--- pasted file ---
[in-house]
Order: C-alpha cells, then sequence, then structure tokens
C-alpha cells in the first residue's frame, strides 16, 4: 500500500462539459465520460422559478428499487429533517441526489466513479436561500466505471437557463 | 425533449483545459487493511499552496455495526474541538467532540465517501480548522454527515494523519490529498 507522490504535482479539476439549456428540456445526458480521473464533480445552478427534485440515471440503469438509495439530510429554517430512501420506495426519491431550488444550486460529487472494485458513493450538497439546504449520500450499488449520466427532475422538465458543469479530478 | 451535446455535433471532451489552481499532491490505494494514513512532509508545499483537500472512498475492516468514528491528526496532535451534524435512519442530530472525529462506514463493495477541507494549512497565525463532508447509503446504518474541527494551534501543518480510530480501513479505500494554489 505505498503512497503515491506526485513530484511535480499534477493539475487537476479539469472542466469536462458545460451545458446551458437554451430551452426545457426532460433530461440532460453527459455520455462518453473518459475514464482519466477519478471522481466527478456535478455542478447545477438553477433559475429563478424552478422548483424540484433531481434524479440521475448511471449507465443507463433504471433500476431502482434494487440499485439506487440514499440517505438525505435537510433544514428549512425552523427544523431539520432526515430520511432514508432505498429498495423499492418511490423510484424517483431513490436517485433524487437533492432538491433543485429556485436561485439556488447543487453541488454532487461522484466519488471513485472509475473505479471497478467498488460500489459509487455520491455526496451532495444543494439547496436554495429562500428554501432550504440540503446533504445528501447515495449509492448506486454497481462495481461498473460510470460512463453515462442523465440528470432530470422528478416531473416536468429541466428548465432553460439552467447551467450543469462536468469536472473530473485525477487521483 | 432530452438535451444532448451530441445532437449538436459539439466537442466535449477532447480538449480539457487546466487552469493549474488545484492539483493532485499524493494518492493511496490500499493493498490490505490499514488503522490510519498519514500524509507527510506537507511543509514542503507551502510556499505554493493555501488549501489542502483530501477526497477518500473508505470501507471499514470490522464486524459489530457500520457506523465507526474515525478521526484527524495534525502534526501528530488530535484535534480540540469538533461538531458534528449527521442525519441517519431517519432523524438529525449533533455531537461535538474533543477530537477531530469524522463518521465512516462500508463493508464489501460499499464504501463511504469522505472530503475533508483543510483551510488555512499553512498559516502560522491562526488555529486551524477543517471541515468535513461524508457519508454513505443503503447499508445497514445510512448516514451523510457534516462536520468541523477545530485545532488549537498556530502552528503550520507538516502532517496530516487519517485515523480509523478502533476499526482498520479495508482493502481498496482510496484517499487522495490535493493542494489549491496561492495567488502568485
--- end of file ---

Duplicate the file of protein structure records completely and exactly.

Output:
[in-house]
Order: C-alpha cells, then sequence, then structure tokens
C-alpha cells in the first residue's frame, strides 16, 4: 500500500462539459465520460422559478428499487429533517441526489466513479436561500466505471437557463 | 425533449483545459487493511499552496455495526474541538467532540465517501480548522454527515494523519490529498 507522490504535482479539476439549456428540456445526458480521473464533480445552478427534485440515471440503469438509495439530510429554517430512501420506495426519491431550488444550486460529487472494485458513493450538497439546504449520500450499488449520466427532475422538465458543469479530478 | 451535446455535433471532451489552481499532491490505494494514513512532509508545499483537500472512498475492516468514528491528526496532535451534524435512519442530530472525529462506514463493495477541507494549512497565525463532508447509503446504518474541527494551534501543518480510530480501513479505500494554489 505505498503512497503515491506526485513530484511535480499534477493539475487537476479539469472542466469536462458545460451545458446551458437554451430551452426545457426532460433530461440532460453527459455520455462518453473518459475514464482519466477519478471522481466527478456535478455542478447545477438553477433559475429563478424552478422548483424540484433531481434524479440521475448511471449507465443507463433504471433500476431502482434494487440499485439506487440514499440517505438525505435537510433544514428549512425552523427544523431539520432526515430520511432514508432505498429498495423499492418511490423510484424517483431513490436517485433524487437533492432538491433543485429556485436561485439556488447543487453541488454532487461522484466519488471513485472509475473505479471497478467498488460500489459509487455520491455526496451532495444543494439547496436554495429562500428554501432550504440540503446533504445528501447515495449509492448506486454497481462495481461498473460510470460512463453515462442523465440528470432530470422528478416531473416536468429541466428548465432553460439552467447551467450543469462536468469536472473530473485525477487521483 | 432530452438535451444532448451530441445532437449538436459539439466537442466535449477532447480538449480539457487546466487552469493549474488545484492539483493532485499524493494518492493511496490500499493493498490490505490499514488503522490510519498519514500524509507527510506537507511543509514542503507551502510556499505554493493555501488549501489542502483530501477526497477518500473508505470501507471499514470490522464486524459489530457500520457506523465507526474515525478521526484527524495534525502534526501528530488530535484535534480540540469538533461538531458534528449527521442525519441517519431517519432523524438529525449533533455531537461535538474533543477530537477531530469524522463518521465512516462500508463493508464489501460499499464504501463511504469522505472530503475533508483543510483551510488555512499553512498559516502560522491562526488555529486551524477543517471541515468535513461524508457519508454513505443503503447499508445497514445510512448516514451523510457534516462536520468541523477545530485545532488549537498556530502552528503550520507538516502532517496530516487519517485515523480509523478502533476499526482498520479495508482493502481498496482510496484517499487522495490535493493542494489549491496561492495567488502568485